Amazon reports a surprise loss

amazon jeff bezos
Amazon's quarterly earnings miss Wall Street's expectations.

Amazon reported a surprise loss of $7 million, or 2 cents per share, for the three months through June.

Wall Street analysts had expected Amazon (AMZN) to earn 5 cents per share in the second quarter.

The loss comes despite the fact that sales at the company continues to soar, rising 22% to $15.7 billion from the same quarter last year. The growth in sales was just shy of analysts' expectations of $15.73 billion.

Amazon's loss stems from costly investments that the company is making. CEO Jeff Bezos' long-term vision for Amazon is to steer it into digital products like the Kindle tablet devices and digital content for its Amazon Prime video streaming service.

"This past quarter, our top 10 selling items worldwide were all digital products -- Kindles, Kindle Fire HDs, accessories and digital content," Bezos said in a prepared release.

Related: Amazon's (not so secret) war on taxes

Amazon struck a deal with Viacom in June that gives it exclusive rights to stream TV shows from Nickelodeon, MTV and Comedy Central on its Amazon Prime service.

The company jumped on the opportunity soon after rival Netflix (NFLX) let its own contract with Viacom (VIA) expire. Netflix currently accounts for 89% of all subscription-based video streams, while Amazon Prime accounts for just 2%, according to the NPD Group.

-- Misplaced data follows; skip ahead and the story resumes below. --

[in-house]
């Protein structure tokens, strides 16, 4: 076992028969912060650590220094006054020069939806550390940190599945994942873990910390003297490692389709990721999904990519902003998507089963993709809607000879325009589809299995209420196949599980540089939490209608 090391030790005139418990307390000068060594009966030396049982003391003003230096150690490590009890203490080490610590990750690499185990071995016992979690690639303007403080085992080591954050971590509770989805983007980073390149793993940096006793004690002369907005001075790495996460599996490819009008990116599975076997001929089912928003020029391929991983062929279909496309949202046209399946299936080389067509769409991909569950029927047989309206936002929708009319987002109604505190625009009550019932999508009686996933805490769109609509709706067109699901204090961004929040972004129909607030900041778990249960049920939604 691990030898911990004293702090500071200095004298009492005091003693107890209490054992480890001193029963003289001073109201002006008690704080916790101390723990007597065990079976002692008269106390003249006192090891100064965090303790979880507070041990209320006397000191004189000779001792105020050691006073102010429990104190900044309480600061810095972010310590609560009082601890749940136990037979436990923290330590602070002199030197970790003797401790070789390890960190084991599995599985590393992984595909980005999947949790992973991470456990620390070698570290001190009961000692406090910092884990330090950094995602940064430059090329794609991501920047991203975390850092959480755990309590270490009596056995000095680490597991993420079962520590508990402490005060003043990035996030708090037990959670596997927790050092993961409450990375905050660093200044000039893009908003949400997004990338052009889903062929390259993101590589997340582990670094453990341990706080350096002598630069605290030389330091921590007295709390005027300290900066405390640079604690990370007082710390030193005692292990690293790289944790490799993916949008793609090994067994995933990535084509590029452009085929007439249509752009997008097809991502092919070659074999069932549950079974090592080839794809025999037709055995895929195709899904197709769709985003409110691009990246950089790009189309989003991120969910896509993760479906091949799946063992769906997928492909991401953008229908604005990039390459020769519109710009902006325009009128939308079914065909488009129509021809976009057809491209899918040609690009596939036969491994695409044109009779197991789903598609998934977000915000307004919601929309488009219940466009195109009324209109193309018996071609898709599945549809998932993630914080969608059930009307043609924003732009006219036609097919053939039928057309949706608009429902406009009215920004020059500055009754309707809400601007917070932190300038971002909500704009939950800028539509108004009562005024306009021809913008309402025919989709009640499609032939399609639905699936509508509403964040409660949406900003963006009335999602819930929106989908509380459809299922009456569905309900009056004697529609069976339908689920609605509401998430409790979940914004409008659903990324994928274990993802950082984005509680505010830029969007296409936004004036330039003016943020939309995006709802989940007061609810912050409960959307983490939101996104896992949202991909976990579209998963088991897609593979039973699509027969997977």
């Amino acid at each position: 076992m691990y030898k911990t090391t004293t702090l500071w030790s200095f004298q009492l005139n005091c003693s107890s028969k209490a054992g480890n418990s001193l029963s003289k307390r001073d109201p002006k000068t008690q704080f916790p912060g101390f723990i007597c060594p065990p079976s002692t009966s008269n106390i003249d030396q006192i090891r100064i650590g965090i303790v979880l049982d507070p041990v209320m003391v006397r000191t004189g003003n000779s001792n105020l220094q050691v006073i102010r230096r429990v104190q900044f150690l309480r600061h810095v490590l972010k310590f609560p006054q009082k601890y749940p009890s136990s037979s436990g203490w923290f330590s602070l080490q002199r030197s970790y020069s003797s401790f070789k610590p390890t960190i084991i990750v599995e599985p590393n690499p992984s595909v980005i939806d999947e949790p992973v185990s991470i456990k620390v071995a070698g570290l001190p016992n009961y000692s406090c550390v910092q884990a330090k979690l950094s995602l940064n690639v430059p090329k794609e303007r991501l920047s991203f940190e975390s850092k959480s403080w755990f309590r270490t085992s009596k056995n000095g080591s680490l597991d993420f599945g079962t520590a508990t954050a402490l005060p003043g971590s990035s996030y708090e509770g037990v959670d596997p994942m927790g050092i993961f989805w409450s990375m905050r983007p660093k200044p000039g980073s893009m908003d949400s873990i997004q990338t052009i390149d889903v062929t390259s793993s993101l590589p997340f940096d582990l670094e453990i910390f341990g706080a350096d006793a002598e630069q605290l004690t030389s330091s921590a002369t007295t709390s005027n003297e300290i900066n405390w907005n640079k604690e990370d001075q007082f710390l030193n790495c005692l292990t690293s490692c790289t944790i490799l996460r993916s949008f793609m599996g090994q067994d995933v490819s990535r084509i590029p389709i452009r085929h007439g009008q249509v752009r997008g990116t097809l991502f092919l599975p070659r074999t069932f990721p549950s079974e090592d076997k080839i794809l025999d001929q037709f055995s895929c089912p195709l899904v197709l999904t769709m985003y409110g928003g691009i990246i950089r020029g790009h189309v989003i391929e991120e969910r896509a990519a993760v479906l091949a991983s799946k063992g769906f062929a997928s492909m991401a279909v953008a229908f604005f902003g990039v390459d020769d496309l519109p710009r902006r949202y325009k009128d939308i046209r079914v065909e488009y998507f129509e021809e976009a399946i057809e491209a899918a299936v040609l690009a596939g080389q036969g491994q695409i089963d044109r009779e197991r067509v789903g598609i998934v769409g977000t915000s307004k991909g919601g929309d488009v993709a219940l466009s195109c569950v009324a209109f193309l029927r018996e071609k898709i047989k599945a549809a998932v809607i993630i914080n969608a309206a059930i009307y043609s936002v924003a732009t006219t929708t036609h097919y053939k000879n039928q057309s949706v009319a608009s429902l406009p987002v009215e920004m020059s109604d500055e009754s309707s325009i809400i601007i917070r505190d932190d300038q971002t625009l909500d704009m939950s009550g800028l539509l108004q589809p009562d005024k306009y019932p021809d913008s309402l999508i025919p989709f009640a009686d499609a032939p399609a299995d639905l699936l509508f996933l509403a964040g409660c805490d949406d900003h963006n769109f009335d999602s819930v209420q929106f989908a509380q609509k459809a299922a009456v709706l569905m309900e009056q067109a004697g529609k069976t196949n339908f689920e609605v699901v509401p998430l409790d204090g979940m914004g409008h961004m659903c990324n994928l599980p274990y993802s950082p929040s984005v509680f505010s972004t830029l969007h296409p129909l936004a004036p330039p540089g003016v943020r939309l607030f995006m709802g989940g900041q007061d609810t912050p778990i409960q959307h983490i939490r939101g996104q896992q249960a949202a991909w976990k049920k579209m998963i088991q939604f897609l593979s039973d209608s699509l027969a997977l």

Speaking with investors after releasing results, Amazon's chief financial officer Tom Szkutak said the site is acquiring new premium members because of its video content.

Amazon has also been spending heavily on making its web services business more secure. Known as cloud services, it is a fast-growing part of the company, where it rents out vast amounts of data storage space to other companies via the Internet.

Amazon shares dropped by almost 2% in after hours trading.

Related: Facebook rallies 30% on strong results

The retail juggernaut has not reported stellar results lately. Thursday's loss follows a 37% drop in profits for the first three months of the year.

Still, investors seem to believe in Bezos' long-term vision because Amazon's stock price has surged 20% this year, topping $300 for the first time on July 11.

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